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GPNs ‘deserve to have their pay looked at too’, pledges RCN leader

GPNs ‘deserve to have their pay looked at too’, pledges RCN leader

Nurses working in general practice are the ‘gatekeepers’ of health and social care and ‘deserve their pay to be looked at’, the chief executive and general secretary of the Royal College of Nursing (RCN) has said.

During a media briefing at the RCN’s annual congress today, Pat Cullen was pressed by Nursing in Practice on what the college is doing to support general practice nurses (GPNs) regarding their pay and the workplace challenges they are facing.

It comes after GPNs and other nurses working outside the NHS raised concerns about a lack of focus on the pay issues they face, amid the ongoing NHS pay dispute between the RCN and the government.

Primary care ‘is in demise’ and ‘under immense pressure’, said Ms Cullen in response.

‘Our patients are struggling to get appointments, not just with their general practitioner, but with our primary care nurses,’ she added.

She stressed that nurses working in general practice and primary care were the ‘first point of contact’ and ‘the gatekeepers of health and social care’.

‘They deserve their pay to be looked at, alongside those within the NHS,’ Ms Cullen told Nursing in Practice.

She claimed the RCN had ‘started some work on this within the college’ and pledged to continue to do so.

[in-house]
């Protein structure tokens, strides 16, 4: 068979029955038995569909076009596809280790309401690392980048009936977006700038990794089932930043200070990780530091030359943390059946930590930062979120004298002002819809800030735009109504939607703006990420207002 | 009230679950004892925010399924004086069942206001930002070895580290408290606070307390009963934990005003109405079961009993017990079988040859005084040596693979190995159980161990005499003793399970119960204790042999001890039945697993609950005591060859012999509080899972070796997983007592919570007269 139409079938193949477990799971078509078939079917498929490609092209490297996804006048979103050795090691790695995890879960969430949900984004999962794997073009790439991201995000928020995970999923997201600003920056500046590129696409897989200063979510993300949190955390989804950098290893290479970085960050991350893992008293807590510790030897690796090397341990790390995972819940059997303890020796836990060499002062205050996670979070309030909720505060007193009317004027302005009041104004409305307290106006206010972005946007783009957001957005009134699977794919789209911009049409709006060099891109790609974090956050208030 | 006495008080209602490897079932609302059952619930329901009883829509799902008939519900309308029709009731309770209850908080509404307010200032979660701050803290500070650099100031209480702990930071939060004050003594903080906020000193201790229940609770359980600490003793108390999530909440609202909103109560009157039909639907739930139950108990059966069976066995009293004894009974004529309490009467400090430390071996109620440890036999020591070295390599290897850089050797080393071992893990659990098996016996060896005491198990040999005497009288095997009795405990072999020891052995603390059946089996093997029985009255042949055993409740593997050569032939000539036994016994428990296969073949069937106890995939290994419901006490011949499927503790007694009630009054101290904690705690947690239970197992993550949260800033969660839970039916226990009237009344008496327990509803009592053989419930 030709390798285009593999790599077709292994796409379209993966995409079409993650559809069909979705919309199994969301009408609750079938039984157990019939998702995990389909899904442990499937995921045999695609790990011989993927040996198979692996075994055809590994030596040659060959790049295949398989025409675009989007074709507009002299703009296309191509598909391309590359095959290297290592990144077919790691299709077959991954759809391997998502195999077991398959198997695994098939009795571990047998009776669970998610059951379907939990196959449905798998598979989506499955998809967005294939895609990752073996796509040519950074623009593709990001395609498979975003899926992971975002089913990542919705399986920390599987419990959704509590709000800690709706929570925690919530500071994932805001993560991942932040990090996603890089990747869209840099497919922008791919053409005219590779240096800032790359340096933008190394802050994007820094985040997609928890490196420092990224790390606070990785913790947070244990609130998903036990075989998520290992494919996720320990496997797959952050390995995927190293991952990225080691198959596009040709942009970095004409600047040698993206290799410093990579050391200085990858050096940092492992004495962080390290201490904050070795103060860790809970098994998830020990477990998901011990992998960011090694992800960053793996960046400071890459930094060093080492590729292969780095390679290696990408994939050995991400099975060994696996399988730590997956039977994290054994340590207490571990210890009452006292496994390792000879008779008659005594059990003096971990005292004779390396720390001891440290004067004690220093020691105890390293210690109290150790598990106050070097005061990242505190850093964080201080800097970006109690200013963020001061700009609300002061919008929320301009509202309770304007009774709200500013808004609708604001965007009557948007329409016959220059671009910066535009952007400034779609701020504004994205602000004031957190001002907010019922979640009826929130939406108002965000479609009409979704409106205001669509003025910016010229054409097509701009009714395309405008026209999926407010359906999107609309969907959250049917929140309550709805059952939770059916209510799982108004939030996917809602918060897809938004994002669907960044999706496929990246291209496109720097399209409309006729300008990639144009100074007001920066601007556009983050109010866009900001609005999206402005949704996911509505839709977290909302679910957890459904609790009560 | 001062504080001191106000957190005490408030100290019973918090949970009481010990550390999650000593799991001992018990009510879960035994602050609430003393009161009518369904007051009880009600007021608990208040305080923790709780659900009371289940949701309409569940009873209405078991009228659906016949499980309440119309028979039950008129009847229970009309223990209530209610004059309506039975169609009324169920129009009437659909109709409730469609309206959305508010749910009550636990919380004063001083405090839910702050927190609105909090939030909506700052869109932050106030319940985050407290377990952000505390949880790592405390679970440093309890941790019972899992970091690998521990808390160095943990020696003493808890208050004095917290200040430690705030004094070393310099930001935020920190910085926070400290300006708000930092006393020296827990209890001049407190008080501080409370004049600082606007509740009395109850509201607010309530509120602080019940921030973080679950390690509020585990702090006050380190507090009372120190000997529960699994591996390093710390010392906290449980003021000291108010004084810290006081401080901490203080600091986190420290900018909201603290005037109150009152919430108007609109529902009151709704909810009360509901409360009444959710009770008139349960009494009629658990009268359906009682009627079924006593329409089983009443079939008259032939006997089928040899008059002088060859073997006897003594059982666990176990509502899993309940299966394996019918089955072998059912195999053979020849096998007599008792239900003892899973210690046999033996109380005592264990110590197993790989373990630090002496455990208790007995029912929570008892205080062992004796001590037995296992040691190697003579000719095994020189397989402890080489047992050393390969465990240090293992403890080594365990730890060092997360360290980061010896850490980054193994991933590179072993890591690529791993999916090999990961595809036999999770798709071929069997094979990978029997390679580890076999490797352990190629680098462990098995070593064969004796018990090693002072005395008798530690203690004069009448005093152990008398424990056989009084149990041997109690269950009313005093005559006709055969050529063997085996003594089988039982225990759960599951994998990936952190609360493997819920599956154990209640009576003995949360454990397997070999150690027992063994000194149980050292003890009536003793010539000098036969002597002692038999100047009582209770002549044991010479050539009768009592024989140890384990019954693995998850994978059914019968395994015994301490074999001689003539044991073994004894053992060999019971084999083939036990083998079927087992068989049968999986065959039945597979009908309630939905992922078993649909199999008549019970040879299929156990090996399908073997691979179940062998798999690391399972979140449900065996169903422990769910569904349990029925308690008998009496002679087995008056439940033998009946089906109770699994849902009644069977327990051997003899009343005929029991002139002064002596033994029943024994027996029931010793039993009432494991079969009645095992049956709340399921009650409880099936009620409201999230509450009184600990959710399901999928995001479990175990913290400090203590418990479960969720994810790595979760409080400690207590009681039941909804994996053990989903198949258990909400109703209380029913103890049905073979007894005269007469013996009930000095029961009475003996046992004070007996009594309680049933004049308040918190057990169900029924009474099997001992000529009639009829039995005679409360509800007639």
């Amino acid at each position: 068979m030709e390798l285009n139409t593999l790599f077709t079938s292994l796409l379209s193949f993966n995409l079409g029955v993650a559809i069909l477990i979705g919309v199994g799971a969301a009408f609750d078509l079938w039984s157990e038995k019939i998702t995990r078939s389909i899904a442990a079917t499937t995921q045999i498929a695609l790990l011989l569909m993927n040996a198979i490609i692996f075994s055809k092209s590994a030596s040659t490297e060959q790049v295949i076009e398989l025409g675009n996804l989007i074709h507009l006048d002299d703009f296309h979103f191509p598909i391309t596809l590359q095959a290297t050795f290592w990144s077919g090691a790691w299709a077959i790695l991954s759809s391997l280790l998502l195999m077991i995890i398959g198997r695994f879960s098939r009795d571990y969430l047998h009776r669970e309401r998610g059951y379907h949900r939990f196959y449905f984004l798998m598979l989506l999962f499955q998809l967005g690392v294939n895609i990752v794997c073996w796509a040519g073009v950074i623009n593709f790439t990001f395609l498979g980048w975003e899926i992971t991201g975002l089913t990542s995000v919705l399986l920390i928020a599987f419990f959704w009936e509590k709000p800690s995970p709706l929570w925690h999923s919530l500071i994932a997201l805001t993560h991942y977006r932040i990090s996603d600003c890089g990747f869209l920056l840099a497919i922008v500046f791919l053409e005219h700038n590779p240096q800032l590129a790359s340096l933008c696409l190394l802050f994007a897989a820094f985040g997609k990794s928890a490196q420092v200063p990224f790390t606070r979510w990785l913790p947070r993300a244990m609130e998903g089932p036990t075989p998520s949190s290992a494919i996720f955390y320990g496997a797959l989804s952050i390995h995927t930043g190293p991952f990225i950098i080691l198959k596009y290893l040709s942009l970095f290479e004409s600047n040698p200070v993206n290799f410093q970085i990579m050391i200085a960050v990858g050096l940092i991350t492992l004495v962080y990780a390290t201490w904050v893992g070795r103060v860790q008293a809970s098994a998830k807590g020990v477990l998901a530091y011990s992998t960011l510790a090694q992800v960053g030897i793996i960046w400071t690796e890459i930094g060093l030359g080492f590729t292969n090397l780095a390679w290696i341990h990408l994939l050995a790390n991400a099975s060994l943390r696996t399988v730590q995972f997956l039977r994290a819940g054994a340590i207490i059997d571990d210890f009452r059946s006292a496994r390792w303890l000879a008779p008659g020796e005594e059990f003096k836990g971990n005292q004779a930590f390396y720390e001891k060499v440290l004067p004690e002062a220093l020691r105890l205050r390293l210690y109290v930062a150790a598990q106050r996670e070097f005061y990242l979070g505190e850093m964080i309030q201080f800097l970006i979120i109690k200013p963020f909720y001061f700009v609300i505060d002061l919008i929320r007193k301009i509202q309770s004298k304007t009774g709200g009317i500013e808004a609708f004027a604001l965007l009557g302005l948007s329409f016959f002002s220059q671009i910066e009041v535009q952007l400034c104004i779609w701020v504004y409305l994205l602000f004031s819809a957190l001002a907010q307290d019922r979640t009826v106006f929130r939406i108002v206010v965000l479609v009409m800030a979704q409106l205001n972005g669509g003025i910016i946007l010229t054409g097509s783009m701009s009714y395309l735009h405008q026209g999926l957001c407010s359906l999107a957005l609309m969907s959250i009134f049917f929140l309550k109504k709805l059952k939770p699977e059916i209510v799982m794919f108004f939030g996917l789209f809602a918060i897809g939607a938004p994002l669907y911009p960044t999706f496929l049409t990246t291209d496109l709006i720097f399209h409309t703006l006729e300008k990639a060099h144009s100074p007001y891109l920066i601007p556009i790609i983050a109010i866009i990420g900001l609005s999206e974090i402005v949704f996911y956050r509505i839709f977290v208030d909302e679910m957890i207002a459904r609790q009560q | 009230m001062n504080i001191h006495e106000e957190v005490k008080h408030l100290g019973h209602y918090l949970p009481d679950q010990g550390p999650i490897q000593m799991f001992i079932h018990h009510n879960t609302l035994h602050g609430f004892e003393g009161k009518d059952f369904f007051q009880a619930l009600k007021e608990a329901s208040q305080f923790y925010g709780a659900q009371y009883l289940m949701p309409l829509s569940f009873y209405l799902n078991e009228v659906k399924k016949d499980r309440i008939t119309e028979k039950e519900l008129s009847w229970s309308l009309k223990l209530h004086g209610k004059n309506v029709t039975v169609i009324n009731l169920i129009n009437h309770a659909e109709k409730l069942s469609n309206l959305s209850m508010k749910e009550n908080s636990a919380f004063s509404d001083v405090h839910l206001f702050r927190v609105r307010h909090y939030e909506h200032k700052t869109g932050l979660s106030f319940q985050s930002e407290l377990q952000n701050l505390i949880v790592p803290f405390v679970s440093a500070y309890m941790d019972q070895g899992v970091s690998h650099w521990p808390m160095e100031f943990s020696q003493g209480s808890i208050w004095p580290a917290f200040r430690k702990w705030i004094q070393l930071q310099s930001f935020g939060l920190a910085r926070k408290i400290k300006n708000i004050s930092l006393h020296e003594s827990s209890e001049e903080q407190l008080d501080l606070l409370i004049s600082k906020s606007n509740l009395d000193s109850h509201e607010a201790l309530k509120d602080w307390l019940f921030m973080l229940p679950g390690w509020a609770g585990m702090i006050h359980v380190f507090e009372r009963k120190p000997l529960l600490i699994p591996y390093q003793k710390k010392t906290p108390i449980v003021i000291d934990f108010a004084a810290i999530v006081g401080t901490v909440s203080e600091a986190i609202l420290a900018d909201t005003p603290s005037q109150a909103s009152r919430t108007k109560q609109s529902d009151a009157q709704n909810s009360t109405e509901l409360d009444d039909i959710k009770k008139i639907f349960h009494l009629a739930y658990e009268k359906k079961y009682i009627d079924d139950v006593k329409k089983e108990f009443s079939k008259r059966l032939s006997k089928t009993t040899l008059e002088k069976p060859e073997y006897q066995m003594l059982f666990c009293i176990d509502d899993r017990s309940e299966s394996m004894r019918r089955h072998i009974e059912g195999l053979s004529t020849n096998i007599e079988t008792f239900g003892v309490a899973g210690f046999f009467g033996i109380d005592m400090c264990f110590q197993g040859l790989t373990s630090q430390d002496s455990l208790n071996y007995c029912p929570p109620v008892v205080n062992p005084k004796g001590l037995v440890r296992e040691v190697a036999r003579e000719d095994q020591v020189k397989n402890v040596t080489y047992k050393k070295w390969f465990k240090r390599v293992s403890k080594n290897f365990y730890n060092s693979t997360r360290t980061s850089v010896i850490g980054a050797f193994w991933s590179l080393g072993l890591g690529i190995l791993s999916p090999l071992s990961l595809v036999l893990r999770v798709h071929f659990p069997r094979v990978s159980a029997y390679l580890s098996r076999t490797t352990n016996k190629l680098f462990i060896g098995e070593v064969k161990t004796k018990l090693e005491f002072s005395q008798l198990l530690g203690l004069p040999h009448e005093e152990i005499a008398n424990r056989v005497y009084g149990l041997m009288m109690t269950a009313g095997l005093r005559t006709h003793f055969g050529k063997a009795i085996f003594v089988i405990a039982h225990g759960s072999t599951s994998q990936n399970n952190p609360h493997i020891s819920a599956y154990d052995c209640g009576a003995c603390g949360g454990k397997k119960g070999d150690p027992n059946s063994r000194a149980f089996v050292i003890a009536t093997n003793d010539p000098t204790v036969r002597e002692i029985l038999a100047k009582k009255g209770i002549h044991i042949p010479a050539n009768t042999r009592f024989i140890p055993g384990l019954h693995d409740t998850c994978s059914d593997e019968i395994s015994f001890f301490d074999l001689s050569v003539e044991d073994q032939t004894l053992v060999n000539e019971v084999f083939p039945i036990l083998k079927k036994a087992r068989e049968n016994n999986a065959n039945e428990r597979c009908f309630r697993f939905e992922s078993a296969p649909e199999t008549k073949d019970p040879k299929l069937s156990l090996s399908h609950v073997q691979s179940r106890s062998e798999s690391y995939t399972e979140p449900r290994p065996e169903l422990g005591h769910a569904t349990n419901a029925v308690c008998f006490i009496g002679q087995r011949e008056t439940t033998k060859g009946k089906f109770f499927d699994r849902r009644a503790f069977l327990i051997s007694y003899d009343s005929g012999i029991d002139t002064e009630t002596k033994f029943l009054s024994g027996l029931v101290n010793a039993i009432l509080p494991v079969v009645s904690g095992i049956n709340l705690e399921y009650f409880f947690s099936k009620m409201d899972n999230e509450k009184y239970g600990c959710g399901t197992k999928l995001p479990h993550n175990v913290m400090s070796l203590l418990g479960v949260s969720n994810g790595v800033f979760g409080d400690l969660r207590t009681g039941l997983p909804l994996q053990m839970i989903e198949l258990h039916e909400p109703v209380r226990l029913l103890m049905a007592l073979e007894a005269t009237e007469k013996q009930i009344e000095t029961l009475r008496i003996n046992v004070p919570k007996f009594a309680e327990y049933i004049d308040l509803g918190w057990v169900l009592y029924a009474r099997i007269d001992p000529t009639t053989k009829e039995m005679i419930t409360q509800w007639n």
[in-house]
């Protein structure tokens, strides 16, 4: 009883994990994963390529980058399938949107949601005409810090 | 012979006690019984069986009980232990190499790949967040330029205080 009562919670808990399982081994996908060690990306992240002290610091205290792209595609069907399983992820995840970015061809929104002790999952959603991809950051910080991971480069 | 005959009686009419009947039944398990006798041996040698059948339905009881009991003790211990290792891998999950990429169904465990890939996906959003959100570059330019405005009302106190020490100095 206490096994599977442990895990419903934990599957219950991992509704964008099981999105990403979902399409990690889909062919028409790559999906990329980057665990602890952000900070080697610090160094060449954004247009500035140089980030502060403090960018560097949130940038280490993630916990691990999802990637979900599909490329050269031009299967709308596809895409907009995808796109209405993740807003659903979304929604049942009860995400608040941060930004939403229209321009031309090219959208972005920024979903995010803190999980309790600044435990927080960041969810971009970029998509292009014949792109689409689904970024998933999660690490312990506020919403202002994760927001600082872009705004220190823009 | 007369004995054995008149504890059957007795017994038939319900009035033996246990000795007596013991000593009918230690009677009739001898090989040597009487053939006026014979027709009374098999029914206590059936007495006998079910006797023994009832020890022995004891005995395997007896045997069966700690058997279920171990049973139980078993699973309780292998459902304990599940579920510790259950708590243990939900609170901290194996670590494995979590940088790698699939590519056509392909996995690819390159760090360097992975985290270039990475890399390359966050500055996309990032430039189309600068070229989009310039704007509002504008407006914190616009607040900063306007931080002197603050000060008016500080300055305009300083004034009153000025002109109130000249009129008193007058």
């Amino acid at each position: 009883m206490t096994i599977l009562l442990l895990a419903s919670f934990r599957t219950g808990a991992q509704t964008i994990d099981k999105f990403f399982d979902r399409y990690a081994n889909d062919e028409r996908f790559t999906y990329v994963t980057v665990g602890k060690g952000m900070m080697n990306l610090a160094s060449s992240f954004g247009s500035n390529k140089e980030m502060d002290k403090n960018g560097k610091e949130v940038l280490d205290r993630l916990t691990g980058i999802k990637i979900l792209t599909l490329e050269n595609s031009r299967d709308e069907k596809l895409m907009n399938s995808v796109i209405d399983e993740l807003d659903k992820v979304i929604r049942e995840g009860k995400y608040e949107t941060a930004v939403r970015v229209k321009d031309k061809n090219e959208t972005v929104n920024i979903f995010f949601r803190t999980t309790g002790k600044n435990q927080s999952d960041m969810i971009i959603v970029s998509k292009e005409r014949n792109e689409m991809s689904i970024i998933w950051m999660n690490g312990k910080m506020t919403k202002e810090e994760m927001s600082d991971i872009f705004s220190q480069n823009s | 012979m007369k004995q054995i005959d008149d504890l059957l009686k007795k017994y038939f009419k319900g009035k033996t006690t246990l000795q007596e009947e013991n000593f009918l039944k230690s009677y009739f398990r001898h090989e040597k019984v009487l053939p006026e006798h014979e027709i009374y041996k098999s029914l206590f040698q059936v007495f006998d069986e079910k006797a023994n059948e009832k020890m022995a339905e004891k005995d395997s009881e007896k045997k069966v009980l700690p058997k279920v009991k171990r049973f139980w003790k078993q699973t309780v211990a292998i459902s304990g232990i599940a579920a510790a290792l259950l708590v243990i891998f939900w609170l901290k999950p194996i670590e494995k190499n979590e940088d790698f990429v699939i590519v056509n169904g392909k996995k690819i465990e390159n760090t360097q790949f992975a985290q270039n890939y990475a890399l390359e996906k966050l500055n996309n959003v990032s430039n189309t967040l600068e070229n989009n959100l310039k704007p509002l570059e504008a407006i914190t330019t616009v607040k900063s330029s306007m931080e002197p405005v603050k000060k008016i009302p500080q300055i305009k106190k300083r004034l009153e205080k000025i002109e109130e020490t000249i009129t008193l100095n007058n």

Meanwhile, Nursing in Practice also asked Ms Cullen about the recent omission of nursing in the newly published primary care recovery plan for England.

It was revealed last week that nurses were not among the key stakeholders informing the plan, while the profession also had a limited mention in the document itself.

When asked if she would have liked to have contributed to the blueprint, Ms Cullen said: ‘Absolutely.’

‘You cannot develop a plan for any part of health and social care without involving the people that you will be expecting to deliver it,’ she added.

‘When you don’t involve [nurses] from the outset, you get it wrong. That is a wrong move and that will have shortcomings as a consequence.’

However, she stressed it was ‘never too late’.

‘They need to come forward now and listen to the voice of nursing. Once you ignore the voice of nursing things go wrong within health care,’ added Ms Cullen.



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